The div of ancient Persia, pronounced "deo, deu," or "dive," is thought to be equivalent to the European devil of the Middle Ages. In the romances of Persia divs are represented as male and female, but the male divs are considered the more dangerous. It is from their character, personified in a supposed chief, that the devil is portrayed with his well-known attributes.
The male divs, according to the legends of Persia, were entrusted with the government of the world for 7,000 years anterior to the creation of Adam, and they were succeeded by the female divs or peris, who under their chief, Gian ben Gian, ruled another 2,000 years. The dominion of the peris was terminated by Eblis (the devil of the Koran) who had been created from the elements of fire, and whose abode was previously with the angels.
Eblis or "Haris," as he was also called, became the leader of the rebellious angels when they were commanded to pay homage to the first created man. Joined by the whole race of genii, the male and female divs, that he had formerly subjugated, he was, like them, deprived of grace. Eblis and his immediate followers were condemned to suffer for a long period in the infernal regions, but the remainder were allowed to wander over the earth, a constant source of misery to themselves and to the human race.
Divs were supposed to assume various forms, especially that of the serpent, and in the drawings annexed to the Persian romances they are represented much as our own devils, ogres, and giants, in the tales of the Middle Ages. The writers of later times, both Arabian and Persian, localized the abode of these evil genii in the mountain Kaf. Their capital was Ahermanabad, the abode of Aherman their chief, who is identified with the Ahremanes of the Manicheans, that remarkable sect said to have borrowed their doctrines from Zoroaster.
The distinction of sex is a remarkable characteristic of the divs, and its evil results in a system of diabolic superstition may be read in the stories of the Ephialtae and Hyphialtae, or nightmare.
Possibly the same in origin as the Persian divs, are the devas or daivres of the Hindus, who are said to inhabit a world called, after them, Deva-Loka. There is a brief account of them in N. E. Kindersley's Specimens of Hindoo Literature (1794): "The daivers perpetually recur in their romances, and other literary works, and are represented as possessing not only material bodies, but as being subject to human frailties. Those saints and heroes who may not as yet be considered worthy of the paradises of Shivven or of Veeshnoo, are represented as inhabiting the Daiver-Logum (or Sorgum). These daivers are in number no less than three hundred and thirty million. The principal are—I. 'Daivuntren' or 'Indiren' their king; to whom report is made of all that happens among them. His court of audience is so capacious as to contain not only the numerous daivers, but also the prophets, attendants, etc. They are represented in the mythological romances of the Hindoos, as having been engaged in bloody wars, and with various success against the giants (Assoores). The family of Daivuntren consists of his wife 'Inderaunee,' and his son 'Seedera-budderen' (born from a cow), who records the actions of men, by which they are finally to be judged. II. The attendants or companions of these daivers are—1. The 'Kinnarer,' who sing and play on musical instruments. 2. 'Dumbarim Nardir,' who also perform on a species of drum. 3. 'Kimprusher,' who wait on the daivers are represented with the wings and fair countenances of angels. 4. 'Kunda-gaindoorer,' similar winged beings who execute the mandates of Veeshnoo. 5. 'Paunner,' a species of jugglers, who amuse the daivers with snake dancing, etc. 6. 'Viddiaser,' their bards, who are acquainted with all arts and sciences, and entertain them with their histories and discourses. 7. 'Tsettee,' who attend them in their aerial journeys. 8. 'Kanuanader,' or 'Dovdanks,' messengers, who conduct the votaries of Veeshnoo and Shivven to their respective paradises, and the wicked to hell (Narekah ), of which 'Eemen' is sovereign. III. The third class of daivergoel, daivers, or genii, are the eight keepers of the eight sides of the world, literally signified by their general name of 'Aushtatikcu-Pauligaur;' they are—1. 'Indiren,' who is no other than Daivuntren, named above. 2. 'Augne-Baugauven,' the god of fire. 3. 'Eemen,' king of death and the infernal regions. 4. 'Nerudee,' the element of earth represented under the figure of a giant. 5. 'Vaivoo,' god of air and winds. 6. 'Varoonen,' god of clouds and rain. 7. 'Gooberen,' god of riches. 8. 'Essaunien,' or Shivven himself, in one of his 1,008 appearances on earth."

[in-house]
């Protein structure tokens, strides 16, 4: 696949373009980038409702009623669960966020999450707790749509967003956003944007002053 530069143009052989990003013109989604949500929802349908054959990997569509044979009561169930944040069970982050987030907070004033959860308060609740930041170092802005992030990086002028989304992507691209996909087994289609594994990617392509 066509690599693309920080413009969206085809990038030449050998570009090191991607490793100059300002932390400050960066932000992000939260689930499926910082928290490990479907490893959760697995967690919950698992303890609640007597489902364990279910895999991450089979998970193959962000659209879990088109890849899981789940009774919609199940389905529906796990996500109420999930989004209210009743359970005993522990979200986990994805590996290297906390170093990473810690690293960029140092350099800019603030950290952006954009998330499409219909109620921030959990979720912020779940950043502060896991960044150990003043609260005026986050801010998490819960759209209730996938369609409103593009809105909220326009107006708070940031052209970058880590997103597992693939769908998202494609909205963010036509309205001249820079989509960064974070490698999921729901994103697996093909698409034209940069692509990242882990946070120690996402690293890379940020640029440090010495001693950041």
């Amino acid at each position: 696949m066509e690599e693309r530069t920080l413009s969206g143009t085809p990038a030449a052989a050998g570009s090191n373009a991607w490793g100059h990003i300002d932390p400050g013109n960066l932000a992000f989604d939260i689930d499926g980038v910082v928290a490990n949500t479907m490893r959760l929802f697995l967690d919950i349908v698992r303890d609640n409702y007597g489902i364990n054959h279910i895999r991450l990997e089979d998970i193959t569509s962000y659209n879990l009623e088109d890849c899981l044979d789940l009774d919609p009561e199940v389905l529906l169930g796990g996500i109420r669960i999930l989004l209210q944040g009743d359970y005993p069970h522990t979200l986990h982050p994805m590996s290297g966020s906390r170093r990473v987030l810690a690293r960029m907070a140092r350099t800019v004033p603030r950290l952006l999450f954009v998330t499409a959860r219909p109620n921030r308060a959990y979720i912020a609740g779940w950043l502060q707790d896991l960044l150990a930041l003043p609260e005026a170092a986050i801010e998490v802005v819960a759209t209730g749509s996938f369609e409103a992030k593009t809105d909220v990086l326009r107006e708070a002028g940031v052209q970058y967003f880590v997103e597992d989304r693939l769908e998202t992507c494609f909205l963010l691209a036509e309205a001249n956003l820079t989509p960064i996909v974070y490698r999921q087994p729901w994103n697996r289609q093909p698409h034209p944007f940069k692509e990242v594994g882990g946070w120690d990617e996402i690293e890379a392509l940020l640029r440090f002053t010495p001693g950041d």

To these principal daivers, Kindersley adds without sufficient reason the "Reeshees" of the Hindoos, and their tutelary god of virtue, "Derma-Daive."
For the true oriental doctrine of these evil genii the Zend-Avesta may be consulted; it associates the idea of evil more especially with the peris or female divs, contrary to the later romances of the Arab world. This anomaly reappears in our own fairy tales, the same characters that at times are invested with the most malignant attributes, being often described as having sylphlike grace and beauty.